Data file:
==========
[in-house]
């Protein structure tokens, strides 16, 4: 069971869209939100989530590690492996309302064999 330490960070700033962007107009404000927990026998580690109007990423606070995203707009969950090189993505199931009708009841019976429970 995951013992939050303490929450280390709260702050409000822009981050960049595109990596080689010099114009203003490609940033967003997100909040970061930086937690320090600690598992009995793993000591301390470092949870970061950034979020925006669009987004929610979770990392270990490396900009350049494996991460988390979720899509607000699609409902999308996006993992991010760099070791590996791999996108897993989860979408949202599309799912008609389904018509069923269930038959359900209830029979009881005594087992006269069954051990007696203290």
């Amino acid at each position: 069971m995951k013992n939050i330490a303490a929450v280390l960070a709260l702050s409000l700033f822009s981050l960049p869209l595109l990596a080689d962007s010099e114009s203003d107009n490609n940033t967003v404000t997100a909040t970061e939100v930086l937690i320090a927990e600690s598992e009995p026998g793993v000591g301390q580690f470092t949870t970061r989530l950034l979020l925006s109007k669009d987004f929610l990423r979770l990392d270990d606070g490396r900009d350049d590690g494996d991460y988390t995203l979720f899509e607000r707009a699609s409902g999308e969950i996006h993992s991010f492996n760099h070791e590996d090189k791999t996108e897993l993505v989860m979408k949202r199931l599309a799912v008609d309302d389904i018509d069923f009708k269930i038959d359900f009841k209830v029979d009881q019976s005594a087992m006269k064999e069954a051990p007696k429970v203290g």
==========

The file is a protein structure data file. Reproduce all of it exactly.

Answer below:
[in-house]
């Protein structure tokens, strides 16, 4: 069971869209939100989530590690492996309302064999 330490960070700033962007107009404000927990026998580690109007990423606070995203707009969950090189993505199931009708009841019976429970 995951013992939050303490929450280390709260702050409000822009981050960049595109990596080689010099114009203003490609940033967003997100909040970061930086937690320090600690598992009995793993000591301390470092949870970061950034979020925006669009987004929610979770990392270990490396900009350049494996991460988390979720899509607000699609409902999308996006993992991010760099070791590996791999996108897993989860979408949202599309799912008609389904018509069923269930038959359900209830029979009881005594087992006269069954051990007696203290």
């Amino acid at each position: 069971m995951k013992n939050i330490a303490a929450v280390l960070a709260l702050s409000l700033f822009s981050l960049p869209l595109l990596a080689d962007s010099e114009s203003d107009n490609n940033t967003v404000t997100a909040t970061e939100v930086l937690i320090a927990e600690s598992e009995p026998g793993v000591g301390q580690f470092t949870t970061r989530l950034l979020l925006s109007k669009d987004f929610l990423r979770l990392d270990d606070g490396r900009d350049d590690g494996d991460y988390t995203l979720f899509e607000r707009a699609s409902g999308e969950i996006h993992s991010f492996n760099h070791e590996d090189k791999t996108e897993l993505v989860m979408k949202r199931l599309a799912v008609d309302d389904i018509d069923f009708k269930i038959d359900f009841k209830v029979d009881q019976s005594a087992m006269k064999e069954a051990p007696k429970v203290g």